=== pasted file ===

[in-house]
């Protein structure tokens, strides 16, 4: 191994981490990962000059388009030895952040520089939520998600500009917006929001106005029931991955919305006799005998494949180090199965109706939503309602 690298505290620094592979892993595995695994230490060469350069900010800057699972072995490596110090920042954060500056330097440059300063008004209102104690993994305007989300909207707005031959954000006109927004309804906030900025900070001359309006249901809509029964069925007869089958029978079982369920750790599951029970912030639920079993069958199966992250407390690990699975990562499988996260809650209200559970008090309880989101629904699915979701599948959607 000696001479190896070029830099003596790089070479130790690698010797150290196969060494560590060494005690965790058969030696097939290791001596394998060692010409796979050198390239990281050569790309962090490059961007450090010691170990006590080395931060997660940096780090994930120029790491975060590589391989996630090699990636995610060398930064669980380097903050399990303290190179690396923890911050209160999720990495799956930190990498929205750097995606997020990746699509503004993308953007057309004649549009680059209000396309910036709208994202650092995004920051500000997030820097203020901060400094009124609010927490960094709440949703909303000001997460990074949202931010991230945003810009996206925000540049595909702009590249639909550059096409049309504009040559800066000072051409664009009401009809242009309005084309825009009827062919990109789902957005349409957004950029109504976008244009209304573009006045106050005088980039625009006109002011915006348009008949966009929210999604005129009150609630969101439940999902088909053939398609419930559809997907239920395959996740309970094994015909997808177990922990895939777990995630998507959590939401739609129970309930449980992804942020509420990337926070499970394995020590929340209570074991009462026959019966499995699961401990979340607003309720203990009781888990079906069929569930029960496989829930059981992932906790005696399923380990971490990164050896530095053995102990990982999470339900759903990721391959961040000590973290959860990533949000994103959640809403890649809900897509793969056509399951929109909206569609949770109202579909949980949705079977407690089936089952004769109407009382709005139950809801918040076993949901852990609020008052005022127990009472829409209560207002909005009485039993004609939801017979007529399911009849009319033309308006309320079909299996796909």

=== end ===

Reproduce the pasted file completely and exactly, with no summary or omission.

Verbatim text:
[in-house]
């Protein structure tokens, strides 16, 4: 191994981490990962000059388009030895952040520089939520998600500009917006929001106005029931991955919305006799005998494949180090199965109706939503309602 690298505290620094592979892993595995695994230490060469350069900010800057699972072995490596110090920042954060500056330097440059300063008004209102104690993994305007989300909207707005031959954000006109927004309804906030900025900070001359309006249901809509029964069925007869089958029978079982369920750790599951029970912030639920079993069958199966992250407390690990699975990562499988996260809650209200559970008090309880989101629904699915979701599948959607 000696001479190896070029830099003596790089070479130790690698010797150290196969060494560590060494005690965790058969030696097939290791001596394998060692010409796979050198390239990281050569790309962090490059961007450090010691170990006590080395931060997660940096780090994930120029790491975060590589391989996630090699990636995610060398930064669980380097903050399990303290190179690396923890911050209160999720990495799956930190990498929205750097995606997020990746699509503004993308953007057309004649549009680059209000396309910036709208994202650092995004920051500000997030820097203020901060400094009124609010927490960094709440949703909303000001997460990074949202931010991230945003810009996206925000540049595909702009590249639909550059096409049309504009040559800066000072051409664009009401009809242009309005084309825009009827062919990109789902957005349409957004950029109504976008244009209304573009006045106050005088980039625009006109002011915006348009008949966009929210999604005129009150609630969101439940999902088909053939398609419930559809997907239920395959996740309970094994015909997808177990922990895939777990995630998507959590939401739609129970309930449980992804942020509420990337926070499970394995020590929340209570074991009462026959019966499995699961401990979340607003309720203990009781888990079906069929569930029960496989829930059981992932906790005696399923380990971490990164050896530095053995102990990982999470339900759903990721391959961040000590973290959860990533949000994103959640809403890649809900897509793969056509399951929109909206569609949770109202579909949980949705079977407690089936089952004769109407009382709005139950809801918040076993949901852990609020008052005022127990009472829409209560207002909005009485039993004609939801017979007529399911009849009319033309308006309320079909299996796909």